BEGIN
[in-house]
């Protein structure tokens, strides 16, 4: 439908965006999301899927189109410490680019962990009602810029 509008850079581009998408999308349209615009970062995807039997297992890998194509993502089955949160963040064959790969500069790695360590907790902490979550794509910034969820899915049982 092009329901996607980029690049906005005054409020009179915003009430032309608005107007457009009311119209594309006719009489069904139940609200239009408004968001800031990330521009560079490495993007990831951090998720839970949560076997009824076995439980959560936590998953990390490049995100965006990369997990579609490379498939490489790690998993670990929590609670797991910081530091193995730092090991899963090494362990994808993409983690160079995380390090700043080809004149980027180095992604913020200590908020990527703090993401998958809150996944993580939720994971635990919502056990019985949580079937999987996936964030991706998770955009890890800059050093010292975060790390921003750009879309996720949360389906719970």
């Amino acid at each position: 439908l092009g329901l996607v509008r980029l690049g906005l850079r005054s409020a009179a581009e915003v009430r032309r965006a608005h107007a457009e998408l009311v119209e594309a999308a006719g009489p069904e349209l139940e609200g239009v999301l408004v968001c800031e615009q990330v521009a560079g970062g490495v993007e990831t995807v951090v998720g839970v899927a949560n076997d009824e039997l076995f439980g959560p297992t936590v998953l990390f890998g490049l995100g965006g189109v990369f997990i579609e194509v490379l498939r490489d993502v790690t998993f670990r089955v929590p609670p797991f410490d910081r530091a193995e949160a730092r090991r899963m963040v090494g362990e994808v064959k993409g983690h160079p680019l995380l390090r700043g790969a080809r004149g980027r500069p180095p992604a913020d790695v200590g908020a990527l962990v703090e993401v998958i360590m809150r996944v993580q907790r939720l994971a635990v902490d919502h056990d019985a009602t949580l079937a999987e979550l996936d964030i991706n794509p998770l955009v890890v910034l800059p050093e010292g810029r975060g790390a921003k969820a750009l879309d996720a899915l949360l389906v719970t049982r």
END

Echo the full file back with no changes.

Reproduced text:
[in-house]
């Protein structure tokens, strides 16, 4: 439908965006999301899927189109410490680019962990009602810029 509008850079581009998408999308349209615009970062995807039997297992890998194509993502089955949160963040064959790969500069790695360590907790902490979550794509910034969820899915049982 092009329901996607980029690049906005005054409020009179915003009430032309608005107007457009009311119209594309006719009489069904139940609200239009408004968001800031990330521009560079490495993007990831951090998720839970949560076997009824076995439980959560936590998953990390490049995100965006990369997990579609490379498939490489790690998993670990929590609670797991910081530091193995730092090991899963090494362990994808993409983690160079995380390090700043080809004149980027180095992604913020200590908020990527703090993401998958809150996944993580939720994971635990919502056990019985949580079937999987996936964030991706998770955009890890800059050093010292975060790390921003750009879309996720949360389906719970």
């Amino acid at each position: 439908l092009g329901l996607v509008r980029l690049g906005l850079r005054s409020a009179a581009e915003v009430r032309r965006a608005h107007a457009e998408l009311v119209e594309a999308a006719g009489p069904e349209l139940e609200g239009v999301l408004v968001c800031e615009q990330v521009a560079g970062g490495v993007e990831t995807v951090v998720g839970v899927a949560n076997d009824e039997l076995f439980g959560p297992t936590v998953l990390f890998g490049l995100g965006g189109v990369f997990i579609e194509v490379l498939r490489d993502v790690t998993f670990r089955v929590p609670p797991f410490d910081r530091a193995e949160a730092r090991r899963m963040v090494g362990e994808v064959k993409g983690h160079p680019l995380l390090r700043g790969a080809r004149g980027r500069p180095p992604a913020d790695v200590g908020a990527l962990v703090e993401v998958i360590m809150r996944v993580q907790r939720l994971a635990v902490d919502h056990d019985a009602t949580l079937a999987e979550l996936d964030i991706n794509p998770l955009v890890v910034l800059p050093e010292g810029r975060g790390a921003k969820a750009l879309d996720a899915l949360l389906v719970t049982r």